Some colleges offer independent study options too. Before enrolling, make sure credits are transferable and the institution is fully accredited. Examples of colleges with these programs include:

  • Indiana University’s School of Continuing Studies, Independent Study Program
  • Eastern Michigan University, Distance Education Program
  • Ohio University Lifelong Learning Programs, External Student Program
  • University of Colorado at Boulder Independent Learning Program
  • Upper Iowa University, External Degree Program
  • The University of Texas at Austin Continuing and Extended Education, Distance Education Center

How to pay for tuition and books

There are many options for financing your education. The Federal Pell Grant is available regardless of your age and is awarded based on financial need. The maximum award amount for the 2017-2018 school year, for example, was $5,920.

Several other options include:

  • The Federal Supplemental Education Opportunity Grant (FSEOG)
  • The Federal Work Study Program
  • The Federal Perkins Loan
  • Federal Subsidized Stafford Loan
  • Federal Unsubsidized Stafford Loan

Many scholarships are also available for seniors. So ask the academic institutions you’re considering what they offer.

If you’re still in the work force, ask your employer if it offers reimbursement for college courses. If the classes pertain to your job, your employer may cover the costs!

Finally, don’t forget the American Opportunity Tax Credit, which modifies the HOPE Credit, a tax credit available for eligible taxpayers, totaling up to a maximum of $2,500. There’s also the Lifetime Learning tax credit. Certain requirements and restrictions apply.

If you aren’t interested in pursuing a degree, but just want the opportunity to attend courses, many colleges also offer special rates to seniors to audit a class.

Here are some other resources for financial assistance:

  • Visit Fast Web for information on colleges and scholarship searches.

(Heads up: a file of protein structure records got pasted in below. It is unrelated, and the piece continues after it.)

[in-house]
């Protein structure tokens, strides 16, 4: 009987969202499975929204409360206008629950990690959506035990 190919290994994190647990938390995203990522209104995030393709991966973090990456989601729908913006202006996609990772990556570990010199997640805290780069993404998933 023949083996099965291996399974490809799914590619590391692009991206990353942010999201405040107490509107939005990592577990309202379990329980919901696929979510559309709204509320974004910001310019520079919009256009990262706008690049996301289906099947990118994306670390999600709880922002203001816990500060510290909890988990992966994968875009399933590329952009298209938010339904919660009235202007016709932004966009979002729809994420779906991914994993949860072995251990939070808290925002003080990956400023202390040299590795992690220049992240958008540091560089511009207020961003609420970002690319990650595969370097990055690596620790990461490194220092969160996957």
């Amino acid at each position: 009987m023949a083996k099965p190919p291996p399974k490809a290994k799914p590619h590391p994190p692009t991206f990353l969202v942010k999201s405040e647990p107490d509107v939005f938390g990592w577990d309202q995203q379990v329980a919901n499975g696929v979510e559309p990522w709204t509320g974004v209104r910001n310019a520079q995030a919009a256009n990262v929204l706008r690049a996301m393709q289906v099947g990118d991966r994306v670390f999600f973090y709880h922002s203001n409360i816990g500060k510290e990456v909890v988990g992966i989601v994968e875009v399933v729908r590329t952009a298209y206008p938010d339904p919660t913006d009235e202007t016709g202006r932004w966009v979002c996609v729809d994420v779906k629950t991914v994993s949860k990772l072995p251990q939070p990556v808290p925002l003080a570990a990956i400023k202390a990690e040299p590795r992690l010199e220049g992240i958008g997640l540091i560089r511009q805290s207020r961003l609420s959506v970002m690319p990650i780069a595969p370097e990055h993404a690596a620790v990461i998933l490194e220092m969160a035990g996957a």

• For federal grants and loans, request your Student Guide by calling (800) 433-3243 or visit
  • Visit the U.S. Department of Education for information on tax credits.
Online courses are an option for senior learning.

Coordinating multiple responsibilities

Like many older Americans, you may still be working. But with a little planning and finesse, you can develop workable solutions that’ll free-up time for your studies.

Start by making a list of all your responsibilities, then cross off anything unnecessary. Where else can you save time? Perhaps you could, for instance, do housecleaning every ten to fourteen days rather than weekly. And skip cleaning anything that isn’t in dire need until the next time. Straighten up only the main rooms on a daily basis. Others can wait.

Make a pact to limit volunteering your time until you’ve reached your educational goals. If ‘no’ isn’t in your vocabulary, create reminder cards. Then put them by the phone and in your purse, so you’ll be prepared to say ‘no’ at all times.

Discuss the importance of furthering your education with your partner. Ask which responsibilities your partner is willing to take over until you’ve accomplished your goals.

Ask your employer if you can take shorter lunch breaks and leave earlier. Another possibility is for your employer to allow you fewer but longer workdays for an extra day off to study each week.

Feature image credit: AARP